Worthless, distorted misapprehensions worsen and deepen the Greek crisis and almost everything else.

Syriza – the Radicals who don’t want to change anything

David Blanchflower a left leaning economist and one of the keenest critics of austerity writes of Greece:

“There has been no reform to speak of. Greece is characterised by endemic tax evasion, a poor tax collection infrastructure, parochial patronage policies, corruption and huge delays in the administrative courts dealing with tax disputes. Greece also has deep structural problems, mostly in product markets with oligopolies in almost every industry, closed professions, administrative and bureaucratic impediments to entrepreneurship alongside barriers to trade and exporting, none of which have been addressed.”

Blanchflower’s exasperation is echoed by the Greek commentator Harry Theoharis, who complains

“These (reforms should) include market liberalisation, business environment simplification, an expanded and better targeted social welfare system, a truly meritocratic public administration, privatisation in sectors dominated by inefficient state monopolies, and pension reform.

As a result of the government’s lack of concrete reform proposals and general intransigence, the creditors have reverted to requesting ambitious fiscal targets and further horizontal austerity measures (ie VAT hikes) that are easily monitored in order to justify further aid to their parliaments, while the structural reforms are pushed back again.”

In this moment of epic importance for the future of Greece the radicals of Syriza propose to change almost nothing, no radicalisation except in rhetoric.  Words can change but the facts on the ground may not.

Now this is the inverse of what was to be expected.  Surely Syrizia would refuse austerity at all costs and push through deep reform in a complete rupture with the failed politics and economics which drove Greece to the edge of catastrophe?  Pasok and New Democracy did not do reform as their entire politics was based on clientelism and patronage and abuse of the public sector.   Any reform could not be countenanced by these two because this would undermine the means, and defeat the ends of their politics.  Enter Syrizia elected on a promise to destroy this old world, a world which they had no difficulty in describing as deeply enervating and corrupt, so scroll forward to the “make or break” negotiations and look at the Syrizia reform structural reform offer.  There is no reform offer.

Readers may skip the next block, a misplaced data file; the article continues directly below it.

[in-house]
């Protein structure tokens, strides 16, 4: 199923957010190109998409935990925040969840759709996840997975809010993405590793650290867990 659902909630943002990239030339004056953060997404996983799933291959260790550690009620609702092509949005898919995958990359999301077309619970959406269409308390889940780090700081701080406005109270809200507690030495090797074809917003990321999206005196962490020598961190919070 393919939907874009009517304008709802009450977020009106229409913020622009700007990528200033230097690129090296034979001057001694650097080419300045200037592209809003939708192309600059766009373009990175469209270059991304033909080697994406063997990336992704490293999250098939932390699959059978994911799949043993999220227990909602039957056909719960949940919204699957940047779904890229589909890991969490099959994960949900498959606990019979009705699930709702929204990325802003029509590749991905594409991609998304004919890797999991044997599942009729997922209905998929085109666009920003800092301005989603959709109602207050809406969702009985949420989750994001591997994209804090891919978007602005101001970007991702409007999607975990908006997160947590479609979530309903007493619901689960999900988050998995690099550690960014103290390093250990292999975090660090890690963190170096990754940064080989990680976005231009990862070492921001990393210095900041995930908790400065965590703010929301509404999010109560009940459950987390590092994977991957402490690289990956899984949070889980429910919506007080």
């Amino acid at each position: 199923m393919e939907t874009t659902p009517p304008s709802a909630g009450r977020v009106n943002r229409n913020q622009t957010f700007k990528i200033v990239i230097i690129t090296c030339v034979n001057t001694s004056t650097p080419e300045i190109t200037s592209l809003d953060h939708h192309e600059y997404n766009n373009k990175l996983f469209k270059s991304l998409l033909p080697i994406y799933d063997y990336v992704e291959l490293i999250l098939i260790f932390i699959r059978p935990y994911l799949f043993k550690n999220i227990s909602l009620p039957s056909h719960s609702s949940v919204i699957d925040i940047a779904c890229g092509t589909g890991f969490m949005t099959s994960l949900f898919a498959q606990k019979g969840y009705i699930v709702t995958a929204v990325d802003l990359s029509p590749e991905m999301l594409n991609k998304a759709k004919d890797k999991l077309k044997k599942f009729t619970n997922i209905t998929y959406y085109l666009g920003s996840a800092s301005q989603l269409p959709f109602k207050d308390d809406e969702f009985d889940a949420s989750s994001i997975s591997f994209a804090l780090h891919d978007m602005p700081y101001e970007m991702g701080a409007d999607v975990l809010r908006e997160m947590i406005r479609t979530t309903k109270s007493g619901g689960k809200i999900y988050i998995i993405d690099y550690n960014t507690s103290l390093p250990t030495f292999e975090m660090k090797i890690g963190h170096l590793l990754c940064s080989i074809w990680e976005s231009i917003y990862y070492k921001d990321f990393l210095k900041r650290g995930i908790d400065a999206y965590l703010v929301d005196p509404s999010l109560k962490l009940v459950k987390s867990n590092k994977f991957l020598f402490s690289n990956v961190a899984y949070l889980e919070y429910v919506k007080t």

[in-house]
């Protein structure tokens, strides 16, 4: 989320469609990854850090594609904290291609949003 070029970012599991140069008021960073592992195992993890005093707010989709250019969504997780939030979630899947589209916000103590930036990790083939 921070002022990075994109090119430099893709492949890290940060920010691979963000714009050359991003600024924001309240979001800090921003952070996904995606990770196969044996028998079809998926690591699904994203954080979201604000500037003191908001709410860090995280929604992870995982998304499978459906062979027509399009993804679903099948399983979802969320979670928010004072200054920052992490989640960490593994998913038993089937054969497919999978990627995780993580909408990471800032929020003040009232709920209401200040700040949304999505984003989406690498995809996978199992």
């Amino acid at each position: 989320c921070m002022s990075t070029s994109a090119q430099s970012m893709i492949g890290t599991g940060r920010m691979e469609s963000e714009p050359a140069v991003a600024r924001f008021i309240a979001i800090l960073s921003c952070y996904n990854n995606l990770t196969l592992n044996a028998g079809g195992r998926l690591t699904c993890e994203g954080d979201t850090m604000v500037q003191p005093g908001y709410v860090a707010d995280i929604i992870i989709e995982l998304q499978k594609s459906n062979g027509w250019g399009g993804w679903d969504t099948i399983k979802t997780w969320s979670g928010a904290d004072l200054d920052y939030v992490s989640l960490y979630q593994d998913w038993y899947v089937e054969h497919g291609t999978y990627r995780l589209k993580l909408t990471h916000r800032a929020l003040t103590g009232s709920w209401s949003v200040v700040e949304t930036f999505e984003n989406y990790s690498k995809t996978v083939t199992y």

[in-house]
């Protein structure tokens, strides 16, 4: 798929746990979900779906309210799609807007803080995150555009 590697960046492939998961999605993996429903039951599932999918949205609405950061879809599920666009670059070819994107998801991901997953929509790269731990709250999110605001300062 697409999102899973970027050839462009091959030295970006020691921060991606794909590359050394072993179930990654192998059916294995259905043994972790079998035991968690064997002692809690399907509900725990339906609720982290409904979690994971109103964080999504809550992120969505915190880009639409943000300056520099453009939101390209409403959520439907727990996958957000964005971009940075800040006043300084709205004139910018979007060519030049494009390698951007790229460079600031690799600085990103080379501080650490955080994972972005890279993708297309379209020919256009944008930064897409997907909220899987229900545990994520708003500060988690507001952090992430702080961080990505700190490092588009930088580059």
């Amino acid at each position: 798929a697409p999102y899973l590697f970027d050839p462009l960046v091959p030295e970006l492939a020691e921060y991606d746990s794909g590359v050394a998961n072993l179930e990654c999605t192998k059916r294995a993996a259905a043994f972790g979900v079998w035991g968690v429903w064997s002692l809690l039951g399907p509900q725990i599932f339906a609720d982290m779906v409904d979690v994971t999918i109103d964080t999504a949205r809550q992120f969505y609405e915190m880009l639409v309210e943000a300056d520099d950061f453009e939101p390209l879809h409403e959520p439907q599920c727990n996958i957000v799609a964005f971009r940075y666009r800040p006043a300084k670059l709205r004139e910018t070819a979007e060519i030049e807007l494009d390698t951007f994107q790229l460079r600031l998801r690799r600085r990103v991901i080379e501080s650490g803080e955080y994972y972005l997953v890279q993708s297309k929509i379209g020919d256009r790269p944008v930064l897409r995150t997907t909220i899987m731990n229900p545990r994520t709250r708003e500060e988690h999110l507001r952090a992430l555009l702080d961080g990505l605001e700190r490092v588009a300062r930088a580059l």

So why after promising to change everything do the radicals decline to change anythung?  Let’s allow them hostility to reforms which deepen social injustice and cut pensions but where is the proposals to end the cartels, break up the oligopolistic sectors of the economy, make the rich pay their taxes, remove the incompetent Pasok and New Democracy supporters form the public administration and  replace them on merit.  End the corruption, organised criminality, make the tax system work? As Theoharis points out they don’t even have the excuse of being faced by a populist and delusional opposition.

Readers of this blog will not be astonished if at this point a faulty and misfiring moral intuition is adduced as the culprit, and not for the first time in the endless crisis.  Recall the German Finance Minister Schauble regarding debt as a form of moral turpitude as it potentially could have been in the Neolithic which did not have the benefit of capitalist free markets that he actually admires, and the Greek Finance Minister Yanis Varoufakis thinks he is in the late Palaeolithic in imaging that wealth is produced collectively but privately purloined.

Fiskian Social Relations misapplied illuminate the errors, applying the wrong social relations, and in the case of Schauble and Varoufakis both using CS as the social relations reference rather than MP, and because these structures can appear like moral truths or equally, moral offences, they both hold their views with a powerful sense of righteousness.

In the present case of Syriza and reform (note that they even want to undo past reforms never mind block new ones) and do so because of moralised hostility to that whole group of social relations which comes under MP.  Although it is called Market Pricing a better name for this group of social relations would be Contract, as it includes non-commercial and non-market based contracts such as the criminal law and the relation of the governed to governors.  Anyways, Syriza don’t like this one, they don’t like social relations based on contracts and prefer those of communal sharing CS or equality matching EM (citizenship, rights, responsibilities).  Moralised anti MP leads them to oppose reform because existing relations are forms of contract which it pains them to even consider.  Contract reform which is what all reform is, requires acknowledgement of the contract and analysis of the terms.  Syriza loathes this type of contemplation and cannot as a consequence do the single most important thing required by Greece in this crisis.  In the absence of this reform the Institutions demand greater austerity in compensation but even this cannot make Syriza think about reform.